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Enterprise Architecture Matters

Adrian Grigoriu

Enterprise Architecture relation to Strategy, Innovation, Risk, Investment and Transformation

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 This is an answer to a question to the previous post:
Tom: "Please talk to us regarding the business value of these five enterprise architecture capabilities".
1.     Strategy Formation, Planning and Alignment
2. Emerging Technologies and New Technology Innovation
3. Technology Risk and Impact 
4. Investment Oversight and Architecture Governance
5. Architecture and Transformation

1. Strategy formulation is not an EA discipline. The EA would enable though the strategy mapping on the functions, processes and organizational units so that it can be executed.
Also the Enterprise transformation process that executes the strategy is guided by the EA
You'll find a whole chapter in my book about strategy formulation and a clear diagram summarising the whole process for business or IT strategists.

2. Emerging technologies and innovation are similarly not in the scope EA; but are essential to the Enterprise survival. EA plays a key role though in standardising the technology of the future and establishing principles that may promote innovation. It's upon you ultimately to include this far seeing aspects.

3. Technology risk and impacts are part of the EA gap analysis. The EA blueprint would also enable visualisation of issues and hot areas that may present risks and need investment (valid for 4).

4. Investment oversight; by establishing technology selection guidelines and architecture principles the EA would render the investment decision making  consistent and fast. 

5. Transformation is the major potential benefit of architecture. The blueprint, the current situation documentation, the gap analysis would enable you to plan the transformation of the Enterprise in synch, without losing parts, and ultimately effect change for tactical or strategical purposes.

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One item to re- consider, "Strategy formulation is not an EA discipline". EA itself does have a strategy which is communicated across the organization. Yes there is a business strategy and operations strategy, but most people forget that EA develops its own strategy.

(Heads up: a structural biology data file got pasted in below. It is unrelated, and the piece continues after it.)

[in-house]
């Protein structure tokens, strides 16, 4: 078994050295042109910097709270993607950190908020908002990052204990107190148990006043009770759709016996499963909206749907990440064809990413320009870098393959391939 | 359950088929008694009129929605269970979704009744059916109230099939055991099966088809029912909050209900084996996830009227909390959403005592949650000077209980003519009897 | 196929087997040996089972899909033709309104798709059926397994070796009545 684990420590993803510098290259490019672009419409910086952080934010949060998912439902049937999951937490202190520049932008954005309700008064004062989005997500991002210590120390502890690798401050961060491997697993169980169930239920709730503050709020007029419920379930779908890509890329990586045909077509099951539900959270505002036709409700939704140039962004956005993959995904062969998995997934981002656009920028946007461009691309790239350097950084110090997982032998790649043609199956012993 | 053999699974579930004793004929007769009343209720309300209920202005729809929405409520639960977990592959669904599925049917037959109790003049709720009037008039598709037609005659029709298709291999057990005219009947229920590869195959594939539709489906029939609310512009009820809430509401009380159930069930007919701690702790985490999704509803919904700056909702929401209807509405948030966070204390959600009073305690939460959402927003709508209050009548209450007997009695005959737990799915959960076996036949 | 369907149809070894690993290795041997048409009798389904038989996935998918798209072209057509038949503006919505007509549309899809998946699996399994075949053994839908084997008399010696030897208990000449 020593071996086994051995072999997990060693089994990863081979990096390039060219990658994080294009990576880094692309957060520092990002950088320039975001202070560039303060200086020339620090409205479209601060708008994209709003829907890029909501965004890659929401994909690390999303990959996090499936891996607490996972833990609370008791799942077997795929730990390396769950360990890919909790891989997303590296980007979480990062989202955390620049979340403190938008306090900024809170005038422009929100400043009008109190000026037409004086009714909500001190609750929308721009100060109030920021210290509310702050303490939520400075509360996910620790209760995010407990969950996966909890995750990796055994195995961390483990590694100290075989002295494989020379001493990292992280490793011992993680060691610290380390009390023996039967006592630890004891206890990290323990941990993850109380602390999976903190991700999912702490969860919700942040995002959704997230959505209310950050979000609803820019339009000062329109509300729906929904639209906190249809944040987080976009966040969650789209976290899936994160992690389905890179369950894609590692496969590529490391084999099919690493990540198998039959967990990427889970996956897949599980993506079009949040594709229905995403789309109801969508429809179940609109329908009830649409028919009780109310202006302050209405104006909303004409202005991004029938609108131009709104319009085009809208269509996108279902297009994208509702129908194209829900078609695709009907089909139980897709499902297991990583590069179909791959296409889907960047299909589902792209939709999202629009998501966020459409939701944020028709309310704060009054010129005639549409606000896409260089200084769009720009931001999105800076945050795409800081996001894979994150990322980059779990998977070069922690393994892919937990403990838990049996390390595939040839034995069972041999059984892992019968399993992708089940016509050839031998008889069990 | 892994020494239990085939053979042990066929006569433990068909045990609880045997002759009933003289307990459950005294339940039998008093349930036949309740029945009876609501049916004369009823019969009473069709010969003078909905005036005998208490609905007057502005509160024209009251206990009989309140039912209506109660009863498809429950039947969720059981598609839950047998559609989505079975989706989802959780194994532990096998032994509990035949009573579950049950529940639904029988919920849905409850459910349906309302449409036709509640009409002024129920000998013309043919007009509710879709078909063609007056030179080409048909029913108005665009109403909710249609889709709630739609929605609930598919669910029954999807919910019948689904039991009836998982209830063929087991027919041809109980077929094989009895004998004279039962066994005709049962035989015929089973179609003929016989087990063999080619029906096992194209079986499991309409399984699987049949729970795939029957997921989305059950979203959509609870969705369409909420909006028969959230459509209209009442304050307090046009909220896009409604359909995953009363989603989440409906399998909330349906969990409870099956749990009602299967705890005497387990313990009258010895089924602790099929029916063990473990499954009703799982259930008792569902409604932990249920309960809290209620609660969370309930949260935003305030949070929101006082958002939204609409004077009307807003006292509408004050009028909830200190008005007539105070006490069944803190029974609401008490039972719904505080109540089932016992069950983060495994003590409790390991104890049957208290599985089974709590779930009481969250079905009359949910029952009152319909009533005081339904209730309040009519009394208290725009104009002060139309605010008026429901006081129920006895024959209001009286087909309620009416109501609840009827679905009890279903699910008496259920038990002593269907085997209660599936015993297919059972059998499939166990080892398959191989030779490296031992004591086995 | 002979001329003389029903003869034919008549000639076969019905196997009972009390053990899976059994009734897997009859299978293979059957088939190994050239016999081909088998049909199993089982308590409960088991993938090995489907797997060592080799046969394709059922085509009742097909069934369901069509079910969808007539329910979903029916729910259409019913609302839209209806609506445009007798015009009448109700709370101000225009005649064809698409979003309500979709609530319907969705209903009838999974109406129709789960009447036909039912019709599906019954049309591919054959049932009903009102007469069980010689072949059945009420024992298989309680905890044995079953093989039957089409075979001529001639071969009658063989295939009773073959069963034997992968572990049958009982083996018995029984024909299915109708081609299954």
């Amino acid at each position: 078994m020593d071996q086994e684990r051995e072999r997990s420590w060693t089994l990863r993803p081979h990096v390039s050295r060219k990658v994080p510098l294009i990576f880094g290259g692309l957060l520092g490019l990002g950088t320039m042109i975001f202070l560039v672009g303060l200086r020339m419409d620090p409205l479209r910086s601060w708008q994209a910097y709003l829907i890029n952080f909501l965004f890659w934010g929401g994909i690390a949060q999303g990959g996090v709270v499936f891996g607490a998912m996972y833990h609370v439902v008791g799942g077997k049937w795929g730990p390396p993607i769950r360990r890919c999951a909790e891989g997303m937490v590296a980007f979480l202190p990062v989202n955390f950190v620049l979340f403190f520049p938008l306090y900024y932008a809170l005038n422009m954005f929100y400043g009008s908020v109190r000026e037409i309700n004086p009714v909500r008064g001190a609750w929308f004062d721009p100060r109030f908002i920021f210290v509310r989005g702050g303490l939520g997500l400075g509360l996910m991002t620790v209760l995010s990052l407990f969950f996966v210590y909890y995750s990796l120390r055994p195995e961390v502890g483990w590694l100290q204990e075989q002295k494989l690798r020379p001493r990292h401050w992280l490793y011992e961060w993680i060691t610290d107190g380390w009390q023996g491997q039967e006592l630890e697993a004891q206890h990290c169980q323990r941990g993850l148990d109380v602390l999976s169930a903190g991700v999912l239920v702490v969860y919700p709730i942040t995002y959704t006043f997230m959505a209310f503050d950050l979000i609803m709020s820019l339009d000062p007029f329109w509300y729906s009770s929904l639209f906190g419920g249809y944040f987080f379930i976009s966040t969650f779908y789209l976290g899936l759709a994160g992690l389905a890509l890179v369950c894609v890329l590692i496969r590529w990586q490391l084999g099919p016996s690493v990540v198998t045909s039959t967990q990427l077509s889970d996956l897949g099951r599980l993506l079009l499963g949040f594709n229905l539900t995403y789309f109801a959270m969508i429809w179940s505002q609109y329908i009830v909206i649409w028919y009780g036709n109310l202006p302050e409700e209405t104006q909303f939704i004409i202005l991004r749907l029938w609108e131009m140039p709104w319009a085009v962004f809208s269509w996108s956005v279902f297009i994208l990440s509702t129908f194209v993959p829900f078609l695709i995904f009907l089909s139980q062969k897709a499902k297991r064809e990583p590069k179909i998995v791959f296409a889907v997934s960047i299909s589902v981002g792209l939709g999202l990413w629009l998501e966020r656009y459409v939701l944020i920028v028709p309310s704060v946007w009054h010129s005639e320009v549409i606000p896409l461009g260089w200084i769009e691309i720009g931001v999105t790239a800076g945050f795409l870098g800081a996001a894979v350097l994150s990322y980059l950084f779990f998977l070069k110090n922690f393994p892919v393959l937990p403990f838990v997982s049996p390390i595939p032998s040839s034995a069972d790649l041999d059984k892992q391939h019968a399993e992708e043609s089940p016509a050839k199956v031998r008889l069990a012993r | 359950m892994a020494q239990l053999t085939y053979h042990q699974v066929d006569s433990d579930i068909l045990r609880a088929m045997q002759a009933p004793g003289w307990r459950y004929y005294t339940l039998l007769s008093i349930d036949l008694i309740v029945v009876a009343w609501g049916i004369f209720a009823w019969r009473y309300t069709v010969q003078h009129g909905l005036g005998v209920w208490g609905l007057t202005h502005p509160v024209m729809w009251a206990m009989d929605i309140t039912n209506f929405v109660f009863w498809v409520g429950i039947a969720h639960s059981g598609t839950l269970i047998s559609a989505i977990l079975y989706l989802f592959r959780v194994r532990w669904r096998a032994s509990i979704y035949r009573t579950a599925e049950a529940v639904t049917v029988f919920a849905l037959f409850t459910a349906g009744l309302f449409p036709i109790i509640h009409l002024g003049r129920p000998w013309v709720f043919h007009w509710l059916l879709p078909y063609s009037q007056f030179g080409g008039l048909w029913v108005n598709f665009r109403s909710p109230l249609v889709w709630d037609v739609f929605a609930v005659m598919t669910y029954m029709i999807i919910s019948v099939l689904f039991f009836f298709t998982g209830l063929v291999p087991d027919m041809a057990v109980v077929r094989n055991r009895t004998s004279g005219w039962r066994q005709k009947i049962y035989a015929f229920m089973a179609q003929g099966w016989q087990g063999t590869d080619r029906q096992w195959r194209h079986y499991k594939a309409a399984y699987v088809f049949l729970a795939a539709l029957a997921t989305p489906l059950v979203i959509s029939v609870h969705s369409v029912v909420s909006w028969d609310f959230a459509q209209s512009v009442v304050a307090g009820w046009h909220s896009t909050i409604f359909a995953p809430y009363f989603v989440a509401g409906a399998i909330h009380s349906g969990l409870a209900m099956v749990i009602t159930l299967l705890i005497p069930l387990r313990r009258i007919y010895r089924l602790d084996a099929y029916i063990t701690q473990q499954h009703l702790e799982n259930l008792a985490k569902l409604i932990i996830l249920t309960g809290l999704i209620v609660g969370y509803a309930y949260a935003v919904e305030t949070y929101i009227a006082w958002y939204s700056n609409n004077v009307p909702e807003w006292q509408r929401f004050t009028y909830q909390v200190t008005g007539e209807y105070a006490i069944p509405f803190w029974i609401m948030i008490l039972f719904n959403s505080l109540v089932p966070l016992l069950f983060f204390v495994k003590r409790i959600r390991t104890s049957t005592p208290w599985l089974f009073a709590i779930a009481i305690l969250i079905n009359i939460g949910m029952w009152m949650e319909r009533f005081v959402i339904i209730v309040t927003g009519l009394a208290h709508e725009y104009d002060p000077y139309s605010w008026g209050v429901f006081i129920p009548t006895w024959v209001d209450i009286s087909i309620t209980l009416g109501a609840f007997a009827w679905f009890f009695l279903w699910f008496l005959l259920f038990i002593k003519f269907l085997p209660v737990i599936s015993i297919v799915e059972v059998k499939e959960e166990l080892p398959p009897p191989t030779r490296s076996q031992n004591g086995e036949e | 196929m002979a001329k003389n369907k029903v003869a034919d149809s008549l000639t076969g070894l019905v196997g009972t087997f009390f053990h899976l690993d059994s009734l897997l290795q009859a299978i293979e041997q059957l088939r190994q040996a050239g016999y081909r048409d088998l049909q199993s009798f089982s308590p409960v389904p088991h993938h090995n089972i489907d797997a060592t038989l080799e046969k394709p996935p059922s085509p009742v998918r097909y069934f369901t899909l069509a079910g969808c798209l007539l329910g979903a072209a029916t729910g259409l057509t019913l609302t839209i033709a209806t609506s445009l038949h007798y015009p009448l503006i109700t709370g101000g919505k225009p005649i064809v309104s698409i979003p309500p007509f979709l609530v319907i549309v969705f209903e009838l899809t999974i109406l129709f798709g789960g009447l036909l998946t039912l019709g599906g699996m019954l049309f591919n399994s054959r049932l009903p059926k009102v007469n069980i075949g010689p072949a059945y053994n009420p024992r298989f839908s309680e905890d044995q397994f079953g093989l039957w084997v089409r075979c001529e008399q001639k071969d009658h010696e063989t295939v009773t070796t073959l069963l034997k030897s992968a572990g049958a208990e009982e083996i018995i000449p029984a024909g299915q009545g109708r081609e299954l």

In addition, risk and impact are performed at the portfolio level, both capital and asset.

EA may have a strategy (how to do or evolve EA) but it is very different from the Enterprise strategy.
EA architects do not specify E strategy, it's not part of their skill set or job description. But the exception proves the rule.
IT strategy functions are often separate from the EA function; as such EAs do IT strategy sometimes. But EA enables strategy execution. That's my experience.
Adrian G

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Adrian Grigoriu blogs about everything relating to enterprise and business architecture, SOA, frameworks, design, planning, execution, organization and related issues.

Adrian Grigoriu

Adrian is an executive consultant in enterprise architecture, former head of enterprise architecture at Ofcom, the spectrum and broadcasting U.K. regulatory agency and chief architect at TM Forum, an organization providing a reference integrated business architecture framework, best practices and standards for the telecommunications and digital media industries. He also was a high technology, enterprise architecture and strategy senior manager at Accenture and Vodafone, and a principal consultant and lead architect at Qantas, Logica, Lucent Bell Labs and Nokia. He is the author of two books on enterprise architecture development available on Kindle and published articles with BPTrends, the Microsoft Architecture Journal and the EI magazine. Shortlisted by Computer Weekly for the IT Industry blogger of the year 2011.

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